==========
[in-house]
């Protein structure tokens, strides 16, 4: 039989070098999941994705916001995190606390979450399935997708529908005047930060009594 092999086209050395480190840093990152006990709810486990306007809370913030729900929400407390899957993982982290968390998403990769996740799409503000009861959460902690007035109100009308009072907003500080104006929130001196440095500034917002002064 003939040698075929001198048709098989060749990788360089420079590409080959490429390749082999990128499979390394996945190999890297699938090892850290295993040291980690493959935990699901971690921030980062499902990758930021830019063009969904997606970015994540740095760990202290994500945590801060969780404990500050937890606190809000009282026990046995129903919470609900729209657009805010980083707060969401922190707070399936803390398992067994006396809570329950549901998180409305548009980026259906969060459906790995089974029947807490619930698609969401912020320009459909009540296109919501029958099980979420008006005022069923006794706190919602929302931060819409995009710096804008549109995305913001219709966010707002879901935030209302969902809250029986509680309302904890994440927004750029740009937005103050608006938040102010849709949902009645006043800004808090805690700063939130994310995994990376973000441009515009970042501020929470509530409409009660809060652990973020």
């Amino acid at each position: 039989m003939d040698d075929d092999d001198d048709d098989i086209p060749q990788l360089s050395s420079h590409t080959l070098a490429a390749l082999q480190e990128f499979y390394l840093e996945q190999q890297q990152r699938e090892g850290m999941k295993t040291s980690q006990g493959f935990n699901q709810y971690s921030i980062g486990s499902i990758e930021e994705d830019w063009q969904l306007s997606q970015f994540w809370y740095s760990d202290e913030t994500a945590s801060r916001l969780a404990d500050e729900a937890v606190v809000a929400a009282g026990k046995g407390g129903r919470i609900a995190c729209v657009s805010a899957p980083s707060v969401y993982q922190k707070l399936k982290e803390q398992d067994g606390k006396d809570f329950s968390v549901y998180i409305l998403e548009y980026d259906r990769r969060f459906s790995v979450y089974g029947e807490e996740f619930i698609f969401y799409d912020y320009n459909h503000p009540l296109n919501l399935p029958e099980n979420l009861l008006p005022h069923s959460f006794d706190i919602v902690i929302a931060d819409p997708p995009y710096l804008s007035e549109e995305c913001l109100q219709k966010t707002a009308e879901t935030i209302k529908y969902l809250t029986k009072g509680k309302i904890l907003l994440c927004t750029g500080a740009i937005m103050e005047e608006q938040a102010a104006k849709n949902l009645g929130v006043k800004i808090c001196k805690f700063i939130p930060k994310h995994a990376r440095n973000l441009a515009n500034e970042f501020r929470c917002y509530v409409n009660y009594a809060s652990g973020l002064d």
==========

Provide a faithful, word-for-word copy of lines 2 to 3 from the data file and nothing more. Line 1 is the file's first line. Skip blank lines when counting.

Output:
């Protein structure tokens, strides 16, 4: 039989070098999941994705916001995190606390979450399935997708529908005047930060009594 092999086209050395480190840093990152006990709810486990306007809370913030729900929400407390899957993982982290968390998403990769996740799409503000009861959460902690007035109100009308009072907003500080104006929130001196440095500034917002002064 003939040698075929001198048709098989060749990788360089420079590409080959490429390749082999990128499979390394996945190999890297699938090892850290295993040291980690493959935990699901971690921030980062499902990758930021830019063009969904997606970015994540740095760990202290994500945590801060969780404990500050937890606190809000009282026990046995129903919470609900729209657009805010980083707060969401922190707070399936803390398992067994006396809570329950549901998180409305548009980026259906969060459906790995089974029947807490619930698609969401912020320009459909009540296109919501029958099980979420008006005022069923006794706190919602929302931060819409995009710096804008549109995305913001219709966010707002879901935030209302969902809250029986509680309302904890994440927004750029740009937005103050608006938040102010849709949902009645006043800004808090805690700063939130994310995994990376973000441009515009970042501020929470509530409409009660809060652990973020």
């Amino acid at each position: 039989m003939d040698d075929d092999d001198d048709d098989i086209p060749q990788l360089s050395s420079h590409t080959l070098a490429a390749l082999q480190e990128f499979y390394l840093e996945q190999q890297q990152r699938e090892g850290m999941k295993t040291s980690q006990g493959f935990n699901q709810y971690s921030i980062g486990s499902i990758e930021e994705d830019w063009q969904l306007s997606q970015f994540w809370y740095s760990d202290e913030t994500a945590s801060r916001l969780a404990d500050e729900a937890v606190v809000a929400a009282g026990k046995g407390g129903r919470i609900a995190c729209v657009s805010a899957p980083s707060v969401y993982q922190k707070l399936k982290e803390q398992d067994g606390k006396d809570f329950s968390v549901y998180i409305l998403e548009y980026d259906r990769r969060f459906s790995v979450y089974g029947e807490e996740f619930i698609f969401y799409d912020y320009n459909h503000p009540l296109n919501l399935p029958e099980n979420l009861l008006p005022h069923s959460f006794d706190i919602v902690i929302a931060d819409p997708p995009y710096l804008s007035e549109e995305c913001l109100q219709k966010t707002a009308e879901t935030i209302k529908y969902l809250t029986k009072g509680k309302i904890l907003l994440c927004t750029g500080a740009i937005m103050e005047e608006q938040a102010a104006k849709n949902l009645g929130v006043k800004i808090c001196k805690f700063i939130p930060k994310h995994a990376r440095n973000l441009a515009n500034e970042f501020r929470c917002y509530v409409n009660y009594a809060s652990g973020l002064d």